Brown Law Office 972-355-0092
Brown Law Office 972-355-0092
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Employer Law FAQ

What Happens if Employers Misclassify Employees as Independent Contractors?

It is imperative that employers take care in determining whether or not an individual is an employee or an independent contractor. Employers can save money and conserve resources by hiring independent contractors. But the savings will be negated by heavy penalties at the state and federal level if employers wrongly classify employees as independent contractors. These penalties may include:

  • Paying back all of the withholdings that the employer should have taken from the employee's paychecks - even if the employee already paid them
  • Paying penalties to the IRS for failure to pay employment taxes on the employee
  • Paying back unemployment and workers' compensation insurance premiums to the appropriate state funds for the employee
  • Criminal penalties if the employer has a pattern of misclassifying employees

Employers also may face lawsuits from the misclassified employee, seeking to recover lost benefits, unpaid overtime compensation, disability payments and workers' compensation.

Why are Independent Contractors a Cheaper Employment Option?

Employers do not have to pay Social Security and Medicare taxes for independent contractors, who are responsible for paying their own taxes. Employers also do not have to pay unemployment insurance or workers' compensation insurance for independent contractors. Likewise, employers do not provide any costly benefits to independent contractors, like health insurance, disability, paid-time off or contribute to retirement savings plans or pensions.

How are Employees Distinguished from Independent Contractors?

Just because an employer does not pay taxes or provide benefits to an individual do not alone prove the individual is an independent contractor. Since it can be difficult to determine whether an individual is an employee or an independent contractor, courts look to the totality of the circumstances of the employment relationship. While jurisdictions use different factors to distinguish an employee from an independent contractor, some of the factors that may be considered include:

  • Length of the employment relationship - is it for a definite term or on-going
  • How payment is determined - is it based on an hourly or project basis
  • Which party provides the supplies to complete the work
  • Who controls how the work is completed
  • Who controls the final product of the work
  • Can the individual hire assistants and others to complete the work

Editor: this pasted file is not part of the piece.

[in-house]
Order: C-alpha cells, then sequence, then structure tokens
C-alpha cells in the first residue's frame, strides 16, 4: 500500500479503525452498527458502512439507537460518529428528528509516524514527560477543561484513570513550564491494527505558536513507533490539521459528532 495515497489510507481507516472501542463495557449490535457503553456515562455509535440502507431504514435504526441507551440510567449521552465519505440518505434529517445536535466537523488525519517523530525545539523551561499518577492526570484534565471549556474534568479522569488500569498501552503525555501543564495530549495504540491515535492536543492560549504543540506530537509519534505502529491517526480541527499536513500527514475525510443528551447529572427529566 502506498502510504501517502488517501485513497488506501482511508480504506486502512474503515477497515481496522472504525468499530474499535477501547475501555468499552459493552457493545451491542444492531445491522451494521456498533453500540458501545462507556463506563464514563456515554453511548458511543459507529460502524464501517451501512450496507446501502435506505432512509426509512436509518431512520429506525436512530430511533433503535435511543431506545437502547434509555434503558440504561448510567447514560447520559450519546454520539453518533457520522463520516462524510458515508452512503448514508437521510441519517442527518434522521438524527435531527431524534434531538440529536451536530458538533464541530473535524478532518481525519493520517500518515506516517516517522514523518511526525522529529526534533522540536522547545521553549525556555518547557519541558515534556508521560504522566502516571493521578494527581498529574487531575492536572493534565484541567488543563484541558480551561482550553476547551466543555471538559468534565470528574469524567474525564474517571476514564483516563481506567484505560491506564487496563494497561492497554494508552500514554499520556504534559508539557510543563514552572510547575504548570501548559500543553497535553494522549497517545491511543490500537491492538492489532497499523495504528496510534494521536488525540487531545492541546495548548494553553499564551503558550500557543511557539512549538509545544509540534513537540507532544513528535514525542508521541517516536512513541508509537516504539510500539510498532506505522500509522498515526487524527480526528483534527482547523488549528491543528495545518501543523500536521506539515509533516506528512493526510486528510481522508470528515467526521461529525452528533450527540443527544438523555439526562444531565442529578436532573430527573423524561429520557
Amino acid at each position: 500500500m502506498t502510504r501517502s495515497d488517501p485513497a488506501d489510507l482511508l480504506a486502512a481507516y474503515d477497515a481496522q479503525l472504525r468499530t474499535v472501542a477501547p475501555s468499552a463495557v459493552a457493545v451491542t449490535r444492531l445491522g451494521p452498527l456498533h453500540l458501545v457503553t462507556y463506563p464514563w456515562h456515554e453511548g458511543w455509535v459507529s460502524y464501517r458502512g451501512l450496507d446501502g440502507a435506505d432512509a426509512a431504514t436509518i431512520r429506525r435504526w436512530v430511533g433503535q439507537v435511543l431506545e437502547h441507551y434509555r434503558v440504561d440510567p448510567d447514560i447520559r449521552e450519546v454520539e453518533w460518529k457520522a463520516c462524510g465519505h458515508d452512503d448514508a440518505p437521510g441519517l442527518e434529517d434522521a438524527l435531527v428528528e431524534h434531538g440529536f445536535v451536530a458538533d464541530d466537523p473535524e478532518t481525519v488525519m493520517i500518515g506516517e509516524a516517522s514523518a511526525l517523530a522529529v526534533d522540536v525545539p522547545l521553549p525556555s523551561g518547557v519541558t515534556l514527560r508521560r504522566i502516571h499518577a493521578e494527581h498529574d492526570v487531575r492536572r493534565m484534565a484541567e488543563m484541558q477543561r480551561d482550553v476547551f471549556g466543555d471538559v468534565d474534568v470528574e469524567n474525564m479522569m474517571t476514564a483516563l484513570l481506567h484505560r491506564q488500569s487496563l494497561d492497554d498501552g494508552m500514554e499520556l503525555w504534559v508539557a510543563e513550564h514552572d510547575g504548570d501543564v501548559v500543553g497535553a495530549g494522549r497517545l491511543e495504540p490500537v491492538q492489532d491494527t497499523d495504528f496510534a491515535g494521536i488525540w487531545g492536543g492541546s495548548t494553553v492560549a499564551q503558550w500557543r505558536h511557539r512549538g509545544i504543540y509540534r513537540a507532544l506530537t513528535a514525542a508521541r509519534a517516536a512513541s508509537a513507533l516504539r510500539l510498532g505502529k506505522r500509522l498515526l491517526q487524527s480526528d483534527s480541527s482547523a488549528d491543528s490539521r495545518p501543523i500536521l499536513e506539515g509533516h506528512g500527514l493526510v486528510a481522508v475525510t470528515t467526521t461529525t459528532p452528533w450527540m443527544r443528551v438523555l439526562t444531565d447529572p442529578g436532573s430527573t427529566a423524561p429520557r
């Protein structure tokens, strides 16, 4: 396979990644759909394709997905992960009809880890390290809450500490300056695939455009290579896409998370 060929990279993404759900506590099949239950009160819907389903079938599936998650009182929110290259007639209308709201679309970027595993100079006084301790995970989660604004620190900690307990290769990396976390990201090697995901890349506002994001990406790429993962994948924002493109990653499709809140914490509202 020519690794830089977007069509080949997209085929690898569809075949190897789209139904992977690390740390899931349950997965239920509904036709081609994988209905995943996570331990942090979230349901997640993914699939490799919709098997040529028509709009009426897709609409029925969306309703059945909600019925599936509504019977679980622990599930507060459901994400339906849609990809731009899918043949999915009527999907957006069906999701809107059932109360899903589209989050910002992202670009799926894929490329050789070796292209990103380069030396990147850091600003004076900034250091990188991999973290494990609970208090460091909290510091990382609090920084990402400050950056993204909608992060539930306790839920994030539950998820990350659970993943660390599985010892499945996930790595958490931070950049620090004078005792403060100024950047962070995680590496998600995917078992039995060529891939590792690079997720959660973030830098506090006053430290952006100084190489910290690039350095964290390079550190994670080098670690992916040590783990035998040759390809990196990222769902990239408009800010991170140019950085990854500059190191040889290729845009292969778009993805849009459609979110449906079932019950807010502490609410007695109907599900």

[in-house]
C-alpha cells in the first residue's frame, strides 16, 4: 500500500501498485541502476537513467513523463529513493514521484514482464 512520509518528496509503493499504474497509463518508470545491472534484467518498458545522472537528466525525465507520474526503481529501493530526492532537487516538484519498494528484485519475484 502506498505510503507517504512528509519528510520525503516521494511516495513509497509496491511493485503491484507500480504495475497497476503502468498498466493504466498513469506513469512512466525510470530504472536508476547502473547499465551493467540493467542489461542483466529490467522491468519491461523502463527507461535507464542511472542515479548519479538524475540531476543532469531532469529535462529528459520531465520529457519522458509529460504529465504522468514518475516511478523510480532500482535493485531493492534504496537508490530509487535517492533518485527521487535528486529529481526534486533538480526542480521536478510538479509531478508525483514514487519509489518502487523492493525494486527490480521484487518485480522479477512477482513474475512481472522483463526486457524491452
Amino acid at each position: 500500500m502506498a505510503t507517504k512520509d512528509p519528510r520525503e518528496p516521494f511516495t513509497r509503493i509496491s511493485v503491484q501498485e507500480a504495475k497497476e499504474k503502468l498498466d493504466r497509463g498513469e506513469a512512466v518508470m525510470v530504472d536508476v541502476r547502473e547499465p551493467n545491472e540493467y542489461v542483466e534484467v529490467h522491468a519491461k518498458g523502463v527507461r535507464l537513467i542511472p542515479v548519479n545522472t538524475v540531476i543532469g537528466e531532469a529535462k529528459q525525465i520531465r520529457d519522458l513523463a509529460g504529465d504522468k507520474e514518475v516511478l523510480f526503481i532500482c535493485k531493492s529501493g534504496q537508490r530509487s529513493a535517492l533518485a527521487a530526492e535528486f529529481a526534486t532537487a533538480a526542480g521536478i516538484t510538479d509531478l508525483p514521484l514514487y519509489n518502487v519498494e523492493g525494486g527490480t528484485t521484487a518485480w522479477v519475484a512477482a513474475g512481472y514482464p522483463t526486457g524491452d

The most important consideration is whether the employer has the right to direct and control the work of the individual. If the employer does, then the relationship is likely one of employer-employee.

The IRS has its own set of factors in determining the nature of the employment relationship, which mirror the type of factors courts consider in making the same determination. The IRS focuses on the degree of control and independence the individual has from the employer. To make this determination, the IRS considers three factors:

  • Behavioral control: who controls what the individual does and how it is done?
  • Financial control: who controls and pays for the business aspects of the relationship, such as supplies, workspace, assistants?
  • Nature of the relationship: what is the overall relationship between the parties?

Employers concerned about misclassifying employees as independent contractors can request a determination of the relationship status from the IRS by submitting Form SS-8 (Determination of Worker Status for Purposes of Federal Employment Taxes and Income Tax Withholding).

For help correctly classifying employees and independent contractors, contact an experienced attorney in your area. He or she can draft employment contracts and address any other legal issues in running your business.

Copyright © 2008 FindLaw, a Thomson Reuters business

DISCLAIMER: This site and any information contained herein are intended for informational purposes only and should not be construed as legal advice. Seek competent counsel for advice on any legal matter.

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Betty L. Brown
Board Certified by the Texas Board of Legal Specialization
in Labor and Employment Law
Fountain Park
1021 Long Prairie Road, Suite 402
Flower Mound, TX 75022
Phone: 972-355-0092
Fax: 972-899-9635
E-mail: betty@brownemploymentlaw.com